McConnell after acquittal: Trump 'did not get away with anything — yet'
McConnell, who voted "not guilty" in the trial, said the Senate's decision to acquit Trump "does not condone anything that happened on or before that terrible day."
The Facts Inside Our Reporter’s Notebook
After voting to acquit former President Trump on jurisdictional grounds in his impeachment trial Saturday, Senate Republican Leader Mitch McConnell blasted Trump's actions prior to the Jan. 6 riot at the Capitol as "a disgraceful dereliction of duty" in a blistering speech on the floor of the chamber.
"There's no question, none, that President Trump is practically and morally responsible for provoking the events of the day, no question about it," McConnell said. "The people who stormed this building believed they were acting on the wishes and instructions of their president."
McConnell also signaled that Trump could still face civil or criminal charges after the acquittal.
"President Trump is still liable for everything he did while he was in office, as an ordinary citizen, unless the statute of limitations has run; still liable for everything he did while he was in office. He did not get away with anything — yet," McConnell said. "We have a criminal justice system in this country. We have civil litigation, and former presidents are not immune from being accountable by either one."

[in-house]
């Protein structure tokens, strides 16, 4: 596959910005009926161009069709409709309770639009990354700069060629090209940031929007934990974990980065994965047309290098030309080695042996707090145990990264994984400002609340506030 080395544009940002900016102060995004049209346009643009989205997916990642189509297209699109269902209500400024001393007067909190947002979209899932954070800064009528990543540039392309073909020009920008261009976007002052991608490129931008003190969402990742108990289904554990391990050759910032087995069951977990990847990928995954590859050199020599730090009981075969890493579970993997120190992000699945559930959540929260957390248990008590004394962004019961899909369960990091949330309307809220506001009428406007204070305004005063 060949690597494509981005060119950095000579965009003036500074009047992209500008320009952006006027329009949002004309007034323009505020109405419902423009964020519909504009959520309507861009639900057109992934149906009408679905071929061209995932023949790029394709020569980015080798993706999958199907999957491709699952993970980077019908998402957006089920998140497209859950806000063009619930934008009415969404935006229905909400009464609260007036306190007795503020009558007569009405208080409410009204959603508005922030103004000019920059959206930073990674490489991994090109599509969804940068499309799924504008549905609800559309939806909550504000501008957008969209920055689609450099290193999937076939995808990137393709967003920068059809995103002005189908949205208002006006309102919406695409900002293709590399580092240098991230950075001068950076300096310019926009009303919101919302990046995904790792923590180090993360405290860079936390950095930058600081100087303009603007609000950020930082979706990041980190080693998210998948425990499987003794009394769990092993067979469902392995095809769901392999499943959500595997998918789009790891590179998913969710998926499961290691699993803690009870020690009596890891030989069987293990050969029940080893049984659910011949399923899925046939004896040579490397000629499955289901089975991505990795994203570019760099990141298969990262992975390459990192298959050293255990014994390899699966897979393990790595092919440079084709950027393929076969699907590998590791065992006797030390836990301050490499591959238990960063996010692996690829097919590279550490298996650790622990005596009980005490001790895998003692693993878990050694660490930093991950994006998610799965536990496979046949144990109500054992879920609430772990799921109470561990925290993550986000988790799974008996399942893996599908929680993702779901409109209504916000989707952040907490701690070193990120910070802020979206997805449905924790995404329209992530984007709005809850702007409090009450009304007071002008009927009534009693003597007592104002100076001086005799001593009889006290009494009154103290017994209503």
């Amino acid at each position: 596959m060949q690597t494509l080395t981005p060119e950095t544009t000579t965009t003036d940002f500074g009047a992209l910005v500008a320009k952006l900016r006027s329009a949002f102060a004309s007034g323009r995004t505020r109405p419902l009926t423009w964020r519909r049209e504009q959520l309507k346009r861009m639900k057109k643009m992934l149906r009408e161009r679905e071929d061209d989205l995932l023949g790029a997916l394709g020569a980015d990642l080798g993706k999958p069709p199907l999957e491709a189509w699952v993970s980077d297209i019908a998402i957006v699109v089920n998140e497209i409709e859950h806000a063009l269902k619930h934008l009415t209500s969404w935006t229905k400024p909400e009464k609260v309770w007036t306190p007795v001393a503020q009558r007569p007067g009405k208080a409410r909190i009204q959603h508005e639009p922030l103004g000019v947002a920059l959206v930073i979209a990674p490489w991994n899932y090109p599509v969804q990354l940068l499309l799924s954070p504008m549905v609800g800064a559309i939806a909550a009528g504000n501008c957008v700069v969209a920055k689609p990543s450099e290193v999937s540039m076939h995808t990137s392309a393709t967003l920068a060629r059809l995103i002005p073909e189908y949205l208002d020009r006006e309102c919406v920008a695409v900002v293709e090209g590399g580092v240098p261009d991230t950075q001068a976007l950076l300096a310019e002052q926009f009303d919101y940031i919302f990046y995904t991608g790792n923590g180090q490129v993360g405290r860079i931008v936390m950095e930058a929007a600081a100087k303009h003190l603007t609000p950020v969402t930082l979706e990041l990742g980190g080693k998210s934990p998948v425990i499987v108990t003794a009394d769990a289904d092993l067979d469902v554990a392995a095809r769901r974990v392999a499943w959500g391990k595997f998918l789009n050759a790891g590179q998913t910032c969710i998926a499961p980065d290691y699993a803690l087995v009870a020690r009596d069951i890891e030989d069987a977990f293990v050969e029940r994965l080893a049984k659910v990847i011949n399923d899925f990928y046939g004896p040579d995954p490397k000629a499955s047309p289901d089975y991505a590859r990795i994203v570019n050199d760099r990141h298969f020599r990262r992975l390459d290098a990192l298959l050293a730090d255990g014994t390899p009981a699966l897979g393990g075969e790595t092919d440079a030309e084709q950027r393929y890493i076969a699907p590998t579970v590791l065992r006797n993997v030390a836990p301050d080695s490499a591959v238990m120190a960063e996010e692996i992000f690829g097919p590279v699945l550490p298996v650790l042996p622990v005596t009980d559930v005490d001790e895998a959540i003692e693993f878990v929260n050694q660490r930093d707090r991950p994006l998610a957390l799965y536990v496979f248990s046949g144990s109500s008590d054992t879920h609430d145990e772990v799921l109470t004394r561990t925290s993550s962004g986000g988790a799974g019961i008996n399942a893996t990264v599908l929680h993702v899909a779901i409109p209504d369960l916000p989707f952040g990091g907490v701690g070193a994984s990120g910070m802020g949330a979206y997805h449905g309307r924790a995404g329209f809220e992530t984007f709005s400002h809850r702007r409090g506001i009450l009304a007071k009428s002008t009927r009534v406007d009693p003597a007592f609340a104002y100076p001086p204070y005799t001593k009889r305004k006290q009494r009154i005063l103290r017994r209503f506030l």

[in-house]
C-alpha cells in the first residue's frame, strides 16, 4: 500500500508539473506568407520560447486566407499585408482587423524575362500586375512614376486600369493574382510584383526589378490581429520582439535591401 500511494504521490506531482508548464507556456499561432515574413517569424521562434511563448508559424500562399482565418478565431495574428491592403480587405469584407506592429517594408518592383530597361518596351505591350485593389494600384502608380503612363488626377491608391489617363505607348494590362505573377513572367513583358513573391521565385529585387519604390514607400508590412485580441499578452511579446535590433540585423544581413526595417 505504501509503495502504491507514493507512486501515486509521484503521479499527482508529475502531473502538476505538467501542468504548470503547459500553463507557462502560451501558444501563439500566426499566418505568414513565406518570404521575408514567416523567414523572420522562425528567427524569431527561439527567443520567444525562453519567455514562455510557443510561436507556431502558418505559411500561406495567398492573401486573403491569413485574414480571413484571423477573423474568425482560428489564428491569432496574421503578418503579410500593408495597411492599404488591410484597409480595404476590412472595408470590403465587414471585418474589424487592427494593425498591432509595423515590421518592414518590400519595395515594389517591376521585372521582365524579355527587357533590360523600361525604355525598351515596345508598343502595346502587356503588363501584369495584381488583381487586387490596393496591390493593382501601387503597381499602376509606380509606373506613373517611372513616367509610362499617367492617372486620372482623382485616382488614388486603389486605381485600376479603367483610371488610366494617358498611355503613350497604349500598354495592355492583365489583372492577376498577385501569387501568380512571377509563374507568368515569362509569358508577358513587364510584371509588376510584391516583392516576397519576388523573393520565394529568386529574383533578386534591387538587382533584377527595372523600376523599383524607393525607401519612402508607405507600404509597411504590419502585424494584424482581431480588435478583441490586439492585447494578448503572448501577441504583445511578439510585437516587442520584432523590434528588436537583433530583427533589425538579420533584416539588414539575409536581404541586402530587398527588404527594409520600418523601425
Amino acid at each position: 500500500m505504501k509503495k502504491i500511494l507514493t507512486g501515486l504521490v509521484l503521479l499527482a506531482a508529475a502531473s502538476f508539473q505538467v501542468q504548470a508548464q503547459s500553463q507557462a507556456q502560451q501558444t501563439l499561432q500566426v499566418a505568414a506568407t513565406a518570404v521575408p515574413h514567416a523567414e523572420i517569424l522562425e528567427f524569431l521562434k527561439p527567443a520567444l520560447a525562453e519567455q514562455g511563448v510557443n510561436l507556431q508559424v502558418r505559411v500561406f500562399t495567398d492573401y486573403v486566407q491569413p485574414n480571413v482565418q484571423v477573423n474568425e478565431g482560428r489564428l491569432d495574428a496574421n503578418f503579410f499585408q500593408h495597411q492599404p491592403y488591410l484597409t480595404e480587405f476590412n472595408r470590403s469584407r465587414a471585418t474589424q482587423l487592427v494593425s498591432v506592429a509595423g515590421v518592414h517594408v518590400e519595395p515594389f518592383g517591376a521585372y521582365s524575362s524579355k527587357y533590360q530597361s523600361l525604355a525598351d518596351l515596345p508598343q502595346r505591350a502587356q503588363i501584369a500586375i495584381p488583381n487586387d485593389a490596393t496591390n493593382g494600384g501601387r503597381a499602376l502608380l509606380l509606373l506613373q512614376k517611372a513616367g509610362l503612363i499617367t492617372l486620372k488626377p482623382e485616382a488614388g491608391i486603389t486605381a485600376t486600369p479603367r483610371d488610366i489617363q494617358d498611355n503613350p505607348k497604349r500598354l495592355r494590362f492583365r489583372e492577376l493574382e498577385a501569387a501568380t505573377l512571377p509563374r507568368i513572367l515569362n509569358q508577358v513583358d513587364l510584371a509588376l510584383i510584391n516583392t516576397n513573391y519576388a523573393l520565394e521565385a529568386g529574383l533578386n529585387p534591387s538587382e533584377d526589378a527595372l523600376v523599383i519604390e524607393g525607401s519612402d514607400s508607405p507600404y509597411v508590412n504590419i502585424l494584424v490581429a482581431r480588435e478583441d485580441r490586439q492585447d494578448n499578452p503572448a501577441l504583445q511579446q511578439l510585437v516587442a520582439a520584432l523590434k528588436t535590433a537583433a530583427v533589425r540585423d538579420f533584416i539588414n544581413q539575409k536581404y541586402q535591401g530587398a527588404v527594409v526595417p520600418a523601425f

McConnell said the Senate was right not to grab power that the Constitution does not provide.
"The Senate was right not to entertain some light-speed sham process to try to outrun the loss of jurisdiction," he said, referring to the impeachment trial. "It took both sides more than a week just to produce their pretrial briefs.
"Speaker Pelosi's own scheduling decisions conceded what President Biden publicly confirmed. A Senate verdict before inauguration day was never possible. This has been a dispiriting time, but the Senate has done our duty. The framers' firewall held up again. On January 6, we returned to our post and certified the election."
McConnell emphasized that the Senate's decision to acquit Trump "does not condone anything that happened on or before that terrible day" of Jan. 6.
"It simply shows that senators did what the former president failed to do," he said. "We put our constitutional duty first."
House Speaker Nancy Pelosi said she salutes the Republican senators who "voted their conscience" and described acquitting Trump as "one of the darkest days and most dishonorable acts" in the nation's history.
"Tragically, Senate Republicans who voted not to convict chose to abandon the Constitution, the country and the American people with this vote," Pelosi said. "Thank God for the judges and Republican elected officials across the country who pushed back against Donald Trump's attempted overturning of our election, which fueled the insurrection."